It was a kind of emperor’s new clothes moment. I wondered why I hadn’t looked at it this way before.
I read a review by someone of someone else’s book, neither of which are important here. What the reviewer said was that the two main characters in this novel surprised each other by what they said, and what they did. But they didn’t surprise him as a reader. And he felt he wanted to be surprised.
It’s back to the ‘show, not tell.’ Probably hard to do (I am sure I would struggle), but necessary.
I fell out with someone over a book they’d written. I liked it a lot. But I didn’t like it until I was about ten percent into the book, when it changed in an instant. And the reason was that the author described everything in too much boring detail, forgetting to make a story of the ‘introduction.’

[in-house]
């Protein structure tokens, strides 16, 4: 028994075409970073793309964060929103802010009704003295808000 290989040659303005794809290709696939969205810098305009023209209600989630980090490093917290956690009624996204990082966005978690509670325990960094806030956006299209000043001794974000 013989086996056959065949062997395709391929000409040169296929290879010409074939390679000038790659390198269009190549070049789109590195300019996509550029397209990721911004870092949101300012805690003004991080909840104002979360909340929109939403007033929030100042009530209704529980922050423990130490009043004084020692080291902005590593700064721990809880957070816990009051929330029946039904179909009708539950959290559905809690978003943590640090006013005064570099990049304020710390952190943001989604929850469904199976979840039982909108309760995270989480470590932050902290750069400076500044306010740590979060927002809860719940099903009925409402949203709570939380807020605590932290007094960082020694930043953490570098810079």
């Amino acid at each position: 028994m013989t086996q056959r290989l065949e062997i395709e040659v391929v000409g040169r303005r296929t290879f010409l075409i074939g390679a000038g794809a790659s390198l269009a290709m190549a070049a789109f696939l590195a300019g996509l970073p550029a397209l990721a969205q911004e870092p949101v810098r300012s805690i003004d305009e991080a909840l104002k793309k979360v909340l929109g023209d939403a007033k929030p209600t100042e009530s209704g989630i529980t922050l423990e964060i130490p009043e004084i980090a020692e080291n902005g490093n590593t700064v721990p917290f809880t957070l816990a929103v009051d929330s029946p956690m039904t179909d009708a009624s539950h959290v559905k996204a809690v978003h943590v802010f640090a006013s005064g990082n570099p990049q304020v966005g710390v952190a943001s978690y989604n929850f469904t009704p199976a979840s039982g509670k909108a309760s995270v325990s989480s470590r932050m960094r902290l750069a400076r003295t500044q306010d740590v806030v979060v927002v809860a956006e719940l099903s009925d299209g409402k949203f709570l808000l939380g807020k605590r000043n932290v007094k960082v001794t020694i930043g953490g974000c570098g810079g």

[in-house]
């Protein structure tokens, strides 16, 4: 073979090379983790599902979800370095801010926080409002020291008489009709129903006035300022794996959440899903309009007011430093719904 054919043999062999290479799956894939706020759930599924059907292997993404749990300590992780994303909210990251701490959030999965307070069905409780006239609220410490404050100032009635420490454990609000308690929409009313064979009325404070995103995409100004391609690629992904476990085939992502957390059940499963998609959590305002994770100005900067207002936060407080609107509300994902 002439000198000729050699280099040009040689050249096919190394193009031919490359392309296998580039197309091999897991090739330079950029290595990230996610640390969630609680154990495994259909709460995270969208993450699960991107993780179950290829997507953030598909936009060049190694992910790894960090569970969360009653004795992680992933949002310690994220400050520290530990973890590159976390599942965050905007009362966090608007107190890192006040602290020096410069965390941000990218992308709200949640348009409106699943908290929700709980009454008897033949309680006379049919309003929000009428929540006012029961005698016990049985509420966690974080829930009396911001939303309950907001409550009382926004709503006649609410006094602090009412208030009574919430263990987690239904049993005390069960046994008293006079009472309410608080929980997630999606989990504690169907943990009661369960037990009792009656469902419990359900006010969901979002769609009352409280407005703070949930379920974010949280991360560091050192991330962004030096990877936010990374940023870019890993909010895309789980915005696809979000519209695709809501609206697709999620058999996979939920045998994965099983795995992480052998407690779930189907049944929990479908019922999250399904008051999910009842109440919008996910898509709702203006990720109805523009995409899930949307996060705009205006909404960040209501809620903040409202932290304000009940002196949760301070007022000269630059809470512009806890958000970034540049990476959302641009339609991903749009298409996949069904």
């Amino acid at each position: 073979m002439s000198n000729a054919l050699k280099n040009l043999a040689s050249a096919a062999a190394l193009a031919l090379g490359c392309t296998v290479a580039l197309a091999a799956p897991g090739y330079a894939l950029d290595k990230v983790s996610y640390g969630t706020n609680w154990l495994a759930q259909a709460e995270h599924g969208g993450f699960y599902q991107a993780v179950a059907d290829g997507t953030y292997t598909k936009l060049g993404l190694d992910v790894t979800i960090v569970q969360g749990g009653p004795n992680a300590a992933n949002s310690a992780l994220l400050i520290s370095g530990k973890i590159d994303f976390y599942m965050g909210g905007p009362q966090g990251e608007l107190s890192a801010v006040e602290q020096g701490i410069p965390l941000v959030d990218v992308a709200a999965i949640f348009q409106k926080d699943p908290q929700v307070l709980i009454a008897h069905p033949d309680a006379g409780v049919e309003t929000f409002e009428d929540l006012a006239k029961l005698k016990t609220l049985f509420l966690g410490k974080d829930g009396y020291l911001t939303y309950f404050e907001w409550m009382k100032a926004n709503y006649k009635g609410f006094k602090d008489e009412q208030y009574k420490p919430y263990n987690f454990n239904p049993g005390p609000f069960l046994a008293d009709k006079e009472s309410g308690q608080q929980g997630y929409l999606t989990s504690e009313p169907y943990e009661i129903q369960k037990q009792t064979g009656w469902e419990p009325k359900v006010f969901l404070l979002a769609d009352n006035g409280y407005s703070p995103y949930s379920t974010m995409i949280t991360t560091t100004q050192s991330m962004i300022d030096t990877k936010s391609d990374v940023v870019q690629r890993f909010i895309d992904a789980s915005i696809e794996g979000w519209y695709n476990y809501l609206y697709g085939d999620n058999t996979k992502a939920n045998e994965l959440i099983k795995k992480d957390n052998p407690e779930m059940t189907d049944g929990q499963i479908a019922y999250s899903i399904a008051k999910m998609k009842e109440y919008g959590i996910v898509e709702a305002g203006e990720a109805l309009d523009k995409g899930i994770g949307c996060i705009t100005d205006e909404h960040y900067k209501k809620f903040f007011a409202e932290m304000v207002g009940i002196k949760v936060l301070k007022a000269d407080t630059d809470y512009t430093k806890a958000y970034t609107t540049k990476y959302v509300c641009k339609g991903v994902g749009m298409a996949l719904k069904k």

One of the reasons my comments weren’t welcomed was that I admitted to not liking the main character in this first tenth of the story. The author pointed out they liked the main character a lot. I could tell. The description of this woman was such that you were meant to see how lovely she was. But I never saw that she was wonderful. I was told she was.
And that’s the difference.
Luckily – or sadly – she was murdered at this point, and I could get on with the story. Because I didn’t actually care she was dead. Not one bit. She never came alive for me. Not even in death.